This year marks the third iteration of the NBA play-in tournament, and while its single-game format has proven to be wildly popular, some folks may see these games as gimmicks rather than contests featuring true contenders.
To an extent, this is true. Up until now, no team that has had to play in the play-in tournament to secure a playoff spot has ever won a series in the NBA playoffs.
But just because something hasn’t before doesn’t mean that it will never happen. After all, we’ve talked all regular season about how much parity exists in the league standings. That means that even the teams fighting for the final playoff seeds are still venerable opponents.
And with this in mind, we decided to make the case for why each of these teams could prove to be a dangerous playoff team if they emerge from the play-in tournament victorious.
We’ve included each team’s adjusted offensive rating (AOR), adjusted defensive rating (ADR) and overall adjusted team rating in its profile, along with our model’s probability of advancing out of the play-in round and winning a playoff series.
We’ve simulated the playoffs thousands of times to find the chances of each team making it to every round using a model that features the adjusted team ratings. It is also weighed for recency bias (team entering the postseason hot/cold) and credits teams that have done well against good teams more than those who haven’t.
The adjusted team ratings (ATR) normalize a team’s performance (for any sport) from league environmental factors that can either inflate or deflate its numbers. That’s done with a model that uses advanced metrics and other factors on both sides of the ball to calculate how many points per 100 possessions better or worse teams are compared to the league-average club during that season.
Miami Heat (44-38)
- Adjusted Offensive Rating: 21st
- Adjusted Defensive Rating: 14th
- Adjusted Team Rating: 20th
- Chances of Reaching the East Semis: 8.2%
Contender Case: The Heat have been to the East finals in two of the last three seasons, with virtually the same core group of players. While much of the league has caught up to their dynamic movement and dribble handoff-heavy offense (hence their bottom-10 offense), they still have one of the best mismatch hunters in basketball in Jimmy Butler. Their middle-of-the-pack defense is more a byproduct of fatigue and incorporating buyout hire Kevin Love into the starting lineup. Before the NBA trade deadline, Miami was fifth in ADR. And based on the Heat’s playoff pedigree, it would be wise to wager that they can flip the switch back into that gear and earn the seventh seed and a first-round matchup with the Boston Celtics. Also, they have played in the second-most clutch games (the last five minutes of the fourth quarter or overtime when the game is within six points) with 60, and they have the league’s seventh-highest point differential (0.8 per game) in them. If you win enough close games, chances are you might just steal a playoff series.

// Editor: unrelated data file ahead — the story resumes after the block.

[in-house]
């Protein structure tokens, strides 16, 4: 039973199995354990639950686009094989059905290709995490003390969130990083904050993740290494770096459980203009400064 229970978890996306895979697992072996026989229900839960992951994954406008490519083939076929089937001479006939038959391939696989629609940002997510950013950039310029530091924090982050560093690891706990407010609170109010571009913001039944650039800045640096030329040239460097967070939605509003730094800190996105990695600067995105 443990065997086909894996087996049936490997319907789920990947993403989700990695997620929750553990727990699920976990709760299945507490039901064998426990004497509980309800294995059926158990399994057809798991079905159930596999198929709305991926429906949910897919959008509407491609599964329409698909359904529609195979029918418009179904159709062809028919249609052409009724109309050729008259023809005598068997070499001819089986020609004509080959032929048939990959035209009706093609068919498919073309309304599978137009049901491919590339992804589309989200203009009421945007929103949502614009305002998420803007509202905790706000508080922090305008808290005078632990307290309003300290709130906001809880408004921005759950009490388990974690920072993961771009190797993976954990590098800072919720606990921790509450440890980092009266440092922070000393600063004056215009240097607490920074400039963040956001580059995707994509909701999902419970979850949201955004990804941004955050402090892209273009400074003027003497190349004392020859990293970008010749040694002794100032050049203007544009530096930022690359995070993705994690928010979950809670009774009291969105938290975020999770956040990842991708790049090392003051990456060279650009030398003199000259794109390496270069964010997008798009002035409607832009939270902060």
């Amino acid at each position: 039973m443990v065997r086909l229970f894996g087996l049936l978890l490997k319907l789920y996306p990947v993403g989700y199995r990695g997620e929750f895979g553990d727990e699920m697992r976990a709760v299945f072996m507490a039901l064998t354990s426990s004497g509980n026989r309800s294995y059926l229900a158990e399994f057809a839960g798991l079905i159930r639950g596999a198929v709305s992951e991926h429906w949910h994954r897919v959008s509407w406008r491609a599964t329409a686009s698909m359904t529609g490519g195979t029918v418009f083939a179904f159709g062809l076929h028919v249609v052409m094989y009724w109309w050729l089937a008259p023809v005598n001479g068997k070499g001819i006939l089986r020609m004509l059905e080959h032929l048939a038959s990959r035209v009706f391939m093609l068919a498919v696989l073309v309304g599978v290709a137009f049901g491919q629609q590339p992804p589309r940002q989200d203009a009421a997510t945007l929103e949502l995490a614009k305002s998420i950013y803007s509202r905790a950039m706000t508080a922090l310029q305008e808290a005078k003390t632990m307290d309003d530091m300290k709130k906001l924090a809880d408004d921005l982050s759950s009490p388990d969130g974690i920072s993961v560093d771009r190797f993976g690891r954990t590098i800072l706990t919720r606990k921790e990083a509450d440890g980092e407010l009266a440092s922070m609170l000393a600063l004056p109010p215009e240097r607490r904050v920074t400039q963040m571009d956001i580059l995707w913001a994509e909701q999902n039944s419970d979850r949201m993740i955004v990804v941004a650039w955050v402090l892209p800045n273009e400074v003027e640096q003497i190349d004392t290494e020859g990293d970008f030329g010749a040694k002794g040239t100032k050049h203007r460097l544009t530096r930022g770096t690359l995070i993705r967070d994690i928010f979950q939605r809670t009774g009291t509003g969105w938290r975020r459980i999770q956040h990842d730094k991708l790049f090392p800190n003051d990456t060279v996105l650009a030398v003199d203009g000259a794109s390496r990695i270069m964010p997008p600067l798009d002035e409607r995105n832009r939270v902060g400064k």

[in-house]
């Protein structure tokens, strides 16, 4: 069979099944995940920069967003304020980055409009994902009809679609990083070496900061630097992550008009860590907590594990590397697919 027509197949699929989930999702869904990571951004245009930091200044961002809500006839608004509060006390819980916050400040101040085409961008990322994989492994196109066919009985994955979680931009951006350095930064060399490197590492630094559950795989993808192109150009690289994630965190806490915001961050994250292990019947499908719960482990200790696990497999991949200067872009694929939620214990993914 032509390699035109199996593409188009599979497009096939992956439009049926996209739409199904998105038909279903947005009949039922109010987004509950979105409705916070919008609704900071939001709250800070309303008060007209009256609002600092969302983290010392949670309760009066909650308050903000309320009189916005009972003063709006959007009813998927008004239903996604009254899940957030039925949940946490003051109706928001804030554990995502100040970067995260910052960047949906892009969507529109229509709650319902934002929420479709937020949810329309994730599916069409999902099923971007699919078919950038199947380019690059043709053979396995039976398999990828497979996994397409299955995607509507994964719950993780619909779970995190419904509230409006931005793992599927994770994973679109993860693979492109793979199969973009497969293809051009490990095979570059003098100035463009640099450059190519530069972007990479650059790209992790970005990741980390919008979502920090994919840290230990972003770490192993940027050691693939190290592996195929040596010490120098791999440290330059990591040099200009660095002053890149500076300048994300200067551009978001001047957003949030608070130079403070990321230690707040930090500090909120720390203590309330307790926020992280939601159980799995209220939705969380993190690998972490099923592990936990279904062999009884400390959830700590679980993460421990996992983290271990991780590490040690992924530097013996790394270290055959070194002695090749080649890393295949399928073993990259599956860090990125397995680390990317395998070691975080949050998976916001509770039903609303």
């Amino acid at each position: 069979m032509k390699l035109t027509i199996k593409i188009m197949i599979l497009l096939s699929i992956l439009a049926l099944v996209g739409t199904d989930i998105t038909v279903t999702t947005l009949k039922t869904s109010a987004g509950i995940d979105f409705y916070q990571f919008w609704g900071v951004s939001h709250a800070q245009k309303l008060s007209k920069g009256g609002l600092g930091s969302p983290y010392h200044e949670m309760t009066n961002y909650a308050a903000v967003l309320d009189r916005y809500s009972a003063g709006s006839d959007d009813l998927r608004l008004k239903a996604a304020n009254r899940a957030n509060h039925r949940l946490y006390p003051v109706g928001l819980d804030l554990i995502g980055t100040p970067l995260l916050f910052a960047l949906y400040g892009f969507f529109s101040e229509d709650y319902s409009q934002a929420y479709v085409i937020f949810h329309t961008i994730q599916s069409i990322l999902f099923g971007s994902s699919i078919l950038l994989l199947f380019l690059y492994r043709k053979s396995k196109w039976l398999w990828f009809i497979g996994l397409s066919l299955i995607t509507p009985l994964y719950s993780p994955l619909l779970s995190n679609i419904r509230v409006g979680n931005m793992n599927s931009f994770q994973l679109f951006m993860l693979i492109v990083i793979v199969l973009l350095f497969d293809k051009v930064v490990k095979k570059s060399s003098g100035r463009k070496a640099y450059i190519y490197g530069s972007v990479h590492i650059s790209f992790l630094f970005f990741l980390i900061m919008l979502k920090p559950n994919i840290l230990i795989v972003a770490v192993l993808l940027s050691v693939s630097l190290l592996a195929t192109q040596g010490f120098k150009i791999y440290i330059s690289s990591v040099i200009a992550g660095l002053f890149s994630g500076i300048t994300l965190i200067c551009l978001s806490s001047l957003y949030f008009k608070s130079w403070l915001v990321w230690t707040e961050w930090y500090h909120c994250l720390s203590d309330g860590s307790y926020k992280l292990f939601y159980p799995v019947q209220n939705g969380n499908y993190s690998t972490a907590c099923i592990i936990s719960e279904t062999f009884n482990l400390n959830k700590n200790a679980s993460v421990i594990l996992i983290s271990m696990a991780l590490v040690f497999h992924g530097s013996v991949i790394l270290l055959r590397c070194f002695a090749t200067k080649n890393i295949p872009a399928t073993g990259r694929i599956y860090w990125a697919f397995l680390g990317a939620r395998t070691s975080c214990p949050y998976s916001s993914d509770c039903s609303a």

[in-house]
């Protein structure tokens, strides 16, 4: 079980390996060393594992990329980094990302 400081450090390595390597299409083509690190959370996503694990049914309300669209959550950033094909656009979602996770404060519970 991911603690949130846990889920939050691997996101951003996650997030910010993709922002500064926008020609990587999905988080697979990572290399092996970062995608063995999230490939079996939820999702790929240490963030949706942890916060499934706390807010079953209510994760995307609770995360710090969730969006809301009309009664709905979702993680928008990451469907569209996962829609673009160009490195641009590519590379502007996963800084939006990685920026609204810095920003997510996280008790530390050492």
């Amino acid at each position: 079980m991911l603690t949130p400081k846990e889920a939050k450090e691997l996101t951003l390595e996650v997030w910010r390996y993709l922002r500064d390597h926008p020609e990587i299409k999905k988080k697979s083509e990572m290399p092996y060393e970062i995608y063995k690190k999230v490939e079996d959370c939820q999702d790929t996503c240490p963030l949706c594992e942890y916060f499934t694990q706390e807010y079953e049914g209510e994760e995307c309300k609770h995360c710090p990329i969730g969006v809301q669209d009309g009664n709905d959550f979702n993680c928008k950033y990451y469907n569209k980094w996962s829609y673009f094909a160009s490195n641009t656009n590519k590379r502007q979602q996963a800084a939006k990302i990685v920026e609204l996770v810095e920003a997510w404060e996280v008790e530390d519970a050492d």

Atlanta Hawks (41-41)
- Adjusted Offensive Rating: 6th
- Adjusted Defensive Rating: 23rd
- Adjusted Team Rating: 16th
- Chances of Reaching the East Semis: 9.5%
Contender Case: Despite their scintillating new backcourt pairing, the Hawks have spent most of the 2022-23 NBA season mired in mediocrity. However, they are still working out the kinks with new head coach Quin Synder, who is only 21 games into his Atlanta regime. Synder has a reputation for being a brilliant offensive mind. What if this postseason is the moment he finally figures out the secret ingredient to maximizing the Trae Young/Dejounte Murray duo? As it stands, the Hawks already have the sixth-best AOR in basketball. Remember, they were already on the verge of becoming an elite offense in our most recent look at teams that are playing like contenders. For those who didn’t know, 46 of the last 144 teams (31.9%) who’ve made conference finals have had “elite offenses.” So, if Atlanta could evolve into one of those teams during the playoffs, things could get really interesting. Our model gives the Hawks a 73.2% probability of advancing to face either the Celtics or top-seeded Milwaukee Bucks.
Toronto Raptors (41-41)
- Adjusted Offensive Rating: 10th
- Adjusted Defensive Rating: 9th
- Adjusted Team Rating: 9th
- Chances of Reaching the East Semis: 5.6%
Contender Case: Despite touting a brigade of lengthy wings and forwards, the Raptors were limited in the number of styles they could play during the first half of the season. On offense, if they couldn’t get out in transition, they were relegated to inefficient isolation and post-up possessions. On defense, their one trick was an aggressive blitzing/trapping style that lost its effectiveness as time went on due to its taxing nature and opponents gaining familiarity with it over time. This all changed when the Raptors acquired big man Jakob Poeltl from the San Antonio Spurs at the trade deadline. His rim running and passing have added a new dimension to the offense. Meanwhile, his paint protection and drop coverage gives them an off-speed pitch to sprinkle in alongside their more chaotic fastball on defense. Since the trade, Toronto is 13-10 and looking like a more complete team. And in the playoffs, complete teams usually fare pretty well.
Chicago Bulls (40-42)